St. John’s Episcopal Church, West Hartford, Connecticut
The Reverend Alexander H. Webb II (“Sandy”)
January 4, 2020
Ordination to the Priesthood
The Reverend Marjorie Freeouf Baker
“Look, See, and Have Compassion”
In the Name of God: Father, Son, and Holy Spirit. Amen.
I draw my text this afternoon from our gospel reading: “When [Jesus] saw the crowds, he had compassion for them…”
Two important things happen in this short clause – Jesus sees, and Jesus has compassion. Jesus could have looked away from the suffering of the people around him, he could have guarded himself from their burdensome reality, but he does not. Jesus looks, and Jesus sees.
More importantly, Jesus acts. Jesus sends out his disciples to be shepherds among God’s wandering people. Jesus does something practical and tangible to make a difference for the people he has seen, for the people whom he cannot un-see.
Jesus looks, and Jesus sees, and Jesus has compassion.
Jesus does a lot of this – looking, seeing, and having compassion – in the ninth chapter of St. Matthew’s gospel.
The chapter opens when some townspeople bring a paralyzed man to Jesus on a stretcher. They ask Jesus to heal him, and to forgive his sins. In Jesus’ day, healing and forgiveness were seen as the purview of the religious elite. The scribes do not believe that Jesus has the authority to proclaim life-transforming words of hope, but he does it anyway: “Take heart,” he says, “your sins are forgiven…Stand up and walk.”
The next vignette takes place near the tax collector’s booth. There sits a man named Matthew, taking in what is due to the emperor plus a little bit extra for himself. Tax collectors were seen as grifters, as sinners beyond redemption, but Jesus pays no heed to their sordid reputation: “Follow me,” Jesus says, and Matthew’s life is changed forever. “Those who are well have no need of a physician, but those who are sick. I have come to call not the righteous but sinners.”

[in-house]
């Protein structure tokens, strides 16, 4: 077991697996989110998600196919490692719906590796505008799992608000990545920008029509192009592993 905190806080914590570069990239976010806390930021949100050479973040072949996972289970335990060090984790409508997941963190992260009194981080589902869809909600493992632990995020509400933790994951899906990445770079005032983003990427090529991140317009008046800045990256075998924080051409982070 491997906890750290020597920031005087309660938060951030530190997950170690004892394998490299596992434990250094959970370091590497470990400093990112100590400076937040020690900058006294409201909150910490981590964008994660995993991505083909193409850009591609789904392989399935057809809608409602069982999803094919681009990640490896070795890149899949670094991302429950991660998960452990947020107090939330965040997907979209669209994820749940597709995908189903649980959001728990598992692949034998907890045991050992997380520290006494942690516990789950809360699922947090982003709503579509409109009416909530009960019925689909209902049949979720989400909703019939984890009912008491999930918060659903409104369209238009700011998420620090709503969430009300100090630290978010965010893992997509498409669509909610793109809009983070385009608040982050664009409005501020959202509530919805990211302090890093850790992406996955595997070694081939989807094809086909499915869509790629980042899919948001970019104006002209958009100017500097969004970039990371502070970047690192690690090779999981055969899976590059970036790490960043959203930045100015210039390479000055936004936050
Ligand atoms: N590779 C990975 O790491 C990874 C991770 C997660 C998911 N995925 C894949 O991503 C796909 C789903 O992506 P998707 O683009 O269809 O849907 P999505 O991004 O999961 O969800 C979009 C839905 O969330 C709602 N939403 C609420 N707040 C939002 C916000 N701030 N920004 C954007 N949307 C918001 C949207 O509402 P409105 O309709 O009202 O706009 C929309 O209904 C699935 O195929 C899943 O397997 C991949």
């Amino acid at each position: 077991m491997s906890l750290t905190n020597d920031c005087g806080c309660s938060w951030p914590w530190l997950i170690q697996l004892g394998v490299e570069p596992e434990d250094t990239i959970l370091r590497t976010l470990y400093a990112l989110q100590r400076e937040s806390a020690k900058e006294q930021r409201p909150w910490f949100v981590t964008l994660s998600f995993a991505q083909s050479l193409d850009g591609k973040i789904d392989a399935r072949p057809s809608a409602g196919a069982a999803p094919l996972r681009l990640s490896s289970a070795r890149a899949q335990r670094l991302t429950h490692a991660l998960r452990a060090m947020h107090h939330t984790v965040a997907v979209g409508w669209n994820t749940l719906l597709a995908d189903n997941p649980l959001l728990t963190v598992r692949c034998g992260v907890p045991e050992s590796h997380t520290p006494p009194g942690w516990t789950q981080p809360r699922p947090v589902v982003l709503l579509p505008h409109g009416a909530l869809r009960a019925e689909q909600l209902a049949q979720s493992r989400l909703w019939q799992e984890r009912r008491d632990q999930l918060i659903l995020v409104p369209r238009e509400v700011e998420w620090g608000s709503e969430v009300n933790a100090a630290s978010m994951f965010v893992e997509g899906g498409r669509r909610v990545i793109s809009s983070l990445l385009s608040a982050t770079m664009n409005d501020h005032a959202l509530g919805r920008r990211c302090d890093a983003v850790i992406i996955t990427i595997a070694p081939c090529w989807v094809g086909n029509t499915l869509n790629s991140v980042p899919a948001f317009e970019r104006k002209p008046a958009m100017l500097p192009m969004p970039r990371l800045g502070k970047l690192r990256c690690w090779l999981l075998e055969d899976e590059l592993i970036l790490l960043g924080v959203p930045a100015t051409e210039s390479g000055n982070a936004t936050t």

Before the chapter ends, Jesus raises the dead daughter of a woman who kneels before him, Jesus stops the hemorrhage of a woman who touches his cloak, Jesus restores the sight of two blind men who beg for his mercy, and Jesus opens the lips of a man whose words have been stopped by a demon’s possession.
The conclusion of this action-packed chapter comes as no surprise. After having had compassion on no fewer than seven individuals, Jesus opens his heart to the entire congregation: “When [Jesus] saw the crowds, he had compassion for them…”
If it is possible to sum up the ministry of Jesus Christ in a very few words, those words would be these: Look, and see, and have compassion. Do not look away. Do not guard your heart from the truth. Do not fail to act. Look, and see, and have compassion.
Margie and I share a love for the City of Memphis. Memphis is a city with soul, a city where the ribs are dry and the music is blue, a city that is filled to overflowing with equal measures of beauty and suffering. In 1968, Martin Luther King came to our soul-filled city because some Memphians were not willing to look and see the plight of other Memphians, much less to have compassion for them.